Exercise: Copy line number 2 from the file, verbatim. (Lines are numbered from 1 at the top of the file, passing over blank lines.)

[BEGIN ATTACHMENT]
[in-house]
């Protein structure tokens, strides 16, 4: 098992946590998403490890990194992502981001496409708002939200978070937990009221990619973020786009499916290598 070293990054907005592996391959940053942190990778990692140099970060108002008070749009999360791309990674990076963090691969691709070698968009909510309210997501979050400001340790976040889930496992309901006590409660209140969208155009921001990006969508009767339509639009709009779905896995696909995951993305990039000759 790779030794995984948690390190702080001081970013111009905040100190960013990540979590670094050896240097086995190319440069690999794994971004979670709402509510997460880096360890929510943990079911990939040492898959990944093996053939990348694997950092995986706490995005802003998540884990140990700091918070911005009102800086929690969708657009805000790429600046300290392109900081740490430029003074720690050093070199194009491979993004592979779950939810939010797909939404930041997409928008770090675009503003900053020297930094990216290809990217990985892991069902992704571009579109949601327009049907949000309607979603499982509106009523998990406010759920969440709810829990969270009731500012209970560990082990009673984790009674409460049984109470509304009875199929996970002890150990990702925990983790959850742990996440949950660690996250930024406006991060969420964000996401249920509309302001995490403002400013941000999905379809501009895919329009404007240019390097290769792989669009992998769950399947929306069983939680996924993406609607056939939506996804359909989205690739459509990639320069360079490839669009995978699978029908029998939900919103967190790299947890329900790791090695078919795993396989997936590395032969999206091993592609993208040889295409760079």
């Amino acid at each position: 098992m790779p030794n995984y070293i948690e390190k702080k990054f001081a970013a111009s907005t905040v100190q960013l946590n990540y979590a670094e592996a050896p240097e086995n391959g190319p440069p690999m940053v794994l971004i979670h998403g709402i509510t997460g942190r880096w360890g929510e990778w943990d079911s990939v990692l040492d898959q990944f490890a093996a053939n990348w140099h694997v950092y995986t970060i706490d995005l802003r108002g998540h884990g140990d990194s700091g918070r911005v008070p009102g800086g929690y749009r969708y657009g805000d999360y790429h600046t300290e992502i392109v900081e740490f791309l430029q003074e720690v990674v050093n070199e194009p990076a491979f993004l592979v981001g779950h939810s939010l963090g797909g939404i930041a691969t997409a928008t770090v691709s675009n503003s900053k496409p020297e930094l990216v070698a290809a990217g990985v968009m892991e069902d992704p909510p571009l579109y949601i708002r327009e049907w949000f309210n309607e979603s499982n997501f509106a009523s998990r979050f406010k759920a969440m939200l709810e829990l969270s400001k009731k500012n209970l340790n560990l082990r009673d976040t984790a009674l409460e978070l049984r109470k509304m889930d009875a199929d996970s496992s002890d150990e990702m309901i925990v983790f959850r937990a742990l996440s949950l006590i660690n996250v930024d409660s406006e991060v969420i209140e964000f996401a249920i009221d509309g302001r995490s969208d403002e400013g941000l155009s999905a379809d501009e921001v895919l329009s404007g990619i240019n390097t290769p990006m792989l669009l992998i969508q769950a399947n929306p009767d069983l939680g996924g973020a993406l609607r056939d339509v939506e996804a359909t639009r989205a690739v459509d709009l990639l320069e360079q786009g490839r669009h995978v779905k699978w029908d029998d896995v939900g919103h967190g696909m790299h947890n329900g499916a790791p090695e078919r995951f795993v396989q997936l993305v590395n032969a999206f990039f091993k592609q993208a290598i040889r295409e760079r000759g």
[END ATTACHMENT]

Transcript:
């Protein structure tokens, strides 16, 4: 098992946590998403490890990194992502981001496409708002939200978070937990009221990619973020786009499916290598 070293990054907005592996391959940053942190990778990692140099970060108002008070749009999360791309990674990076963090691969691709070698968009909510309210997501979050400001340790976040889930496992309901006590409660209140969208155009921001990006969508009767339509639009709009779905896995696909995951993305990039000759 790779030794995984948690390190702080001081970013111009905040100190960013990540979590670094050896240097086995190319440069690999794994971004979670709402509510997460880096360890929510943990079911990939040492898959990944093996053939990348694997950092995986706490995005802003998540884990140990700091918070911005009102800086929690969708657009805000790429600046300290392109900081740490430029003074720690050093070199194009491979993004592979779950939810939010797909939404930041997409928008770090675009503003900053020297930094990216290809990217990985892991069902992704571009579109949601327009049907949000309607979603499982509106009523998990406010759920969440709810829990969270009731500012209970560990082990009673984790009674409460049984109470509304009875199929996970002890150990990702925990983790959850742990996440949950660690996250930024406006991060969420964000996401249920509309302001995490403002400013941000999905379809501009895919329009404007240019390097290769792989669009992998769950399947929306069983939680996924993406609607056939939506996804359909989205690739459509990639320069360079490839669009995978699978029908029998939900919103967190790299947890329900790791090695078919795993396989997936590395032969999206091993592609993208040889295409760079």